Boring Large Castings in the Lathe.—An ordinary engine lathe is sometimes used for boring engine or pump cylinders, linings, etc., which are too large to be held in the chuck or on a faceplate, and must be attached to the lathe carriage. As a rule, work of this class is done in a special boring machine (see “Horizontal Boring Machines”), but if such a machine is not available, it may be necessary to use a lathe. There are two general methods of boring.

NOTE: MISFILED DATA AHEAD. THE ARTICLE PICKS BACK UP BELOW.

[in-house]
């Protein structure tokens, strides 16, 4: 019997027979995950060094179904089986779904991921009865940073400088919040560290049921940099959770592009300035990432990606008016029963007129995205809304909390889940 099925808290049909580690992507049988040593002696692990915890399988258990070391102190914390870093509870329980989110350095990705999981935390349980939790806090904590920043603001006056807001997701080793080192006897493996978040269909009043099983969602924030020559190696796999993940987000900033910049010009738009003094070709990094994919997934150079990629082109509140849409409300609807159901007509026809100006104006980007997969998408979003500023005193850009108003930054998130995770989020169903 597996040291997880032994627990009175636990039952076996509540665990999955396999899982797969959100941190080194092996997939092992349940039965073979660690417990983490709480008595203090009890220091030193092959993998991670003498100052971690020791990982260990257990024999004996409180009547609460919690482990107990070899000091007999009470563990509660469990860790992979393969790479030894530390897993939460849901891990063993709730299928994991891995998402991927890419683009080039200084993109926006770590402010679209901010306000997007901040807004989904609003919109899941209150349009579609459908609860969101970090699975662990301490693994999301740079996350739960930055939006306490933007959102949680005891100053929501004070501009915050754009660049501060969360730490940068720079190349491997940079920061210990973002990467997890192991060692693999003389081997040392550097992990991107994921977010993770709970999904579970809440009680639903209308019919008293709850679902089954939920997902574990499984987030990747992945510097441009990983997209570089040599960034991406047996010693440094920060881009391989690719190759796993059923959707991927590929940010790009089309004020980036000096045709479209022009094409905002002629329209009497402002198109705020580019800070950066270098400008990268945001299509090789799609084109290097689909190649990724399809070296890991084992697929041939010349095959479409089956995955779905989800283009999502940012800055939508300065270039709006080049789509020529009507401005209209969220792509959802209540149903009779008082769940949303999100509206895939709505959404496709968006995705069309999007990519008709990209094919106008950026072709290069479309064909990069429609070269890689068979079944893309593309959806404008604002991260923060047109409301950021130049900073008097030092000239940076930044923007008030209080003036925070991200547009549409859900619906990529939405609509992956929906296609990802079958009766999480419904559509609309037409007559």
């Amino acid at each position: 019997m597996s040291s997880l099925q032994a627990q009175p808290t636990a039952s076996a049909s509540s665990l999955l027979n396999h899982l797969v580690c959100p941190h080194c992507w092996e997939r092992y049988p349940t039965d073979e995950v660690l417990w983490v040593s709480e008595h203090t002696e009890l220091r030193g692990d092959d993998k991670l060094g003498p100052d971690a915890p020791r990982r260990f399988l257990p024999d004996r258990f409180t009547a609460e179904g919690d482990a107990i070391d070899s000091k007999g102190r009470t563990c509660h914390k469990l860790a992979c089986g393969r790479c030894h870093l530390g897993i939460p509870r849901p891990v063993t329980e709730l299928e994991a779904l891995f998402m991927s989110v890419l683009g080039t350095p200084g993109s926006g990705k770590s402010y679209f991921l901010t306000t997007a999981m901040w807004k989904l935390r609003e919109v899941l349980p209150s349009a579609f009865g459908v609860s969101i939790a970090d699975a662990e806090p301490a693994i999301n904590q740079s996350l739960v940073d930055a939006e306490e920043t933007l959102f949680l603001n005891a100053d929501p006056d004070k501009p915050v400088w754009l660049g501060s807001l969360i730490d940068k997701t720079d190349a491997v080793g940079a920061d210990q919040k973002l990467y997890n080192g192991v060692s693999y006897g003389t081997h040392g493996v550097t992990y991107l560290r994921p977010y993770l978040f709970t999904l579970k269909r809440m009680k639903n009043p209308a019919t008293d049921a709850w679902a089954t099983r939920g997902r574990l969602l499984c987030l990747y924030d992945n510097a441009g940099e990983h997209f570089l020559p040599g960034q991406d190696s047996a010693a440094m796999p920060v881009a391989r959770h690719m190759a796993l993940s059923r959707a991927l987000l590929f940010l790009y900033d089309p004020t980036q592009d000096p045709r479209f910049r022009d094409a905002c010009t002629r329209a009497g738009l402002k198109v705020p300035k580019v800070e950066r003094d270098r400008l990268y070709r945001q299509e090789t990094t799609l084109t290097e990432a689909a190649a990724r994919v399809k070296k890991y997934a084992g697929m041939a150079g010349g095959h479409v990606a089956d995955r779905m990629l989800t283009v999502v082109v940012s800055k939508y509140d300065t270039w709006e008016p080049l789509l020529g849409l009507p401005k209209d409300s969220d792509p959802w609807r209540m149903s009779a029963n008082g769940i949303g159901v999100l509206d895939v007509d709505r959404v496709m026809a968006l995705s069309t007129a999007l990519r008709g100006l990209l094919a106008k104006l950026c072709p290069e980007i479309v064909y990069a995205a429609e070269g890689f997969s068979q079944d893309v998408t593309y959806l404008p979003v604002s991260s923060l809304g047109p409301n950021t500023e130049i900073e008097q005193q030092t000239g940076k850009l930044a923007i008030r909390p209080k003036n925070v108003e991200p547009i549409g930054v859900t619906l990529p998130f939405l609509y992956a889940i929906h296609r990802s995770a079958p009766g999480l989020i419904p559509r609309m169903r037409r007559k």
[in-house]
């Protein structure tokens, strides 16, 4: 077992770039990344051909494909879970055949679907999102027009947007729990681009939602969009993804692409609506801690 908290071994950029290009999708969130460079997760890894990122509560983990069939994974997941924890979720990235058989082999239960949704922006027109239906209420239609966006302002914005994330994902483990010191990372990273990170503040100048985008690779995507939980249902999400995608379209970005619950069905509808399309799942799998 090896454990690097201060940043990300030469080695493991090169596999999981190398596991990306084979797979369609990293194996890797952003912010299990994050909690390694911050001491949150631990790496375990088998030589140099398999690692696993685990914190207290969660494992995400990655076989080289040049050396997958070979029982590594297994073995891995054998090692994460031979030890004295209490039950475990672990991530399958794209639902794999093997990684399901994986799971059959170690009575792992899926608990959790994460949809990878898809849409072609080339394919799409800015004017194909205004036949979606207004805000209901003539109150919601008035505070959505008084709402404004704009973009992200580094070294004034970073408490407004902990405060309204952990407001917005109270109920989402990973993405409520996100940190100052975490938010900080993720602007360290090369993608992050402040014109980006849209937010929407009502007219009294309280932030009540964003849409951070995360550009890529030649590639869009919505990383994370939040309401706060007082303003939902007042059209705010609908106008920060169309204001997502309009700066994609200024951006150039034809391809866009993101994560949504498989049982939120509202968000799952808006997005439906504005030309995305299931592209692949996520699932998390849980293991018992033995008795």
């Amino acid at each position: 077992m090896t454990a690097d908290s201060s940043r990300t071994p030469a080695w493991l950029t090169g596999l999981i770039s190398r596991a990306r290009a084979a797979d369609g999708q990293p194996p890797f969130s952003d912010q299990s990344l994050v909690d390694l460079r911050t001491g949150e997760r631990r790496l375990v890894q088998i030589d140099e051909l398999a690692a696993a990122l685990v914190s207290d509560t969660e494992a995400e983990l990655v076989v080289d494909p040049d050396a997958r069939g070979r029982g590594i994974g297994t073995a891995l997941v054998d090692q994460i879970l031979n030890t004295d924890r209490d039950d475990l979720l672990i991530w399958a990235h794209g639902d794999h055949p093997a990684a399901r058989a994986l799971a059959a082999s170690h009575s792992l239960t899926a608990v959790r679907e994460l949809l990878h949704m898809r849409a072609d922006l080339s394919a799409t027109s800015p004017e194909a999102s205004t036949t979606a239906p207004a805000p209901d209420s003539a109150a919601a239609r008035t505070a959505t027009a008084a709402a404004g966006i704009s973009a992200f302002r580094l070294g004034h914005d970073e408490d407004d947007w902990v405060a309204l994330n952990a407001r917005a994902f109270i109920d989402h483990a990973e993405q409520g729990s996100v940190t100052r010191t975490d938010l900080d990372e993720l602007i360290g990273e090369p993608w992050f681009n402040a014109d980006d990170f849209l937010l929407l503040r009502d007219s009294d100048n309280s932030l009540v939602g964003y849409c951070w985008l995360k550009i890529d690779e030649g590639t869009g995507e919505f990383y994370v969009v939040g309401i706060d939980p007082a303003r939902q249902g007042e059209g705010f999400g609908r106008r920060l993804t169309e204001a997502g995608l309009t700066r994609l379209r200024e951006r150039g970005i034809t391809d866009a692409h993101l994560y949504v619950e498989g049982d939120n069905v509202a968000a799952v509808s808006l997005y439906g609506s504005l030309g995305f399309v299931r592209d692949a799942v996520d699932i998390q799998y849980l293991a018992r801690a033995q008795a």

Fig. 46 shows how the lining illustrated in Fig. 45 is bored in a large engine lathe. The casting is held in special fixtures which are attached to the lathe carriage, and the boring-bar is rotated by the lathe spindle. The tool-head of this boring-bar carries two tools located 180 degrees apart and it is fed along the bar by a star-feed mechanism shown attached to the bar and the tailstock spindle. Each time the bar revolves, the star wheel strikes a stationary pin and turns the feed-screw which, as the illustration shows, extends along a groove cut in one side of the bar. This feed-screw passes through a nut attached to the tool-head so that the latter is slowly fed through the bore. When using a bar of this type, the carriage, of course, remains stationary.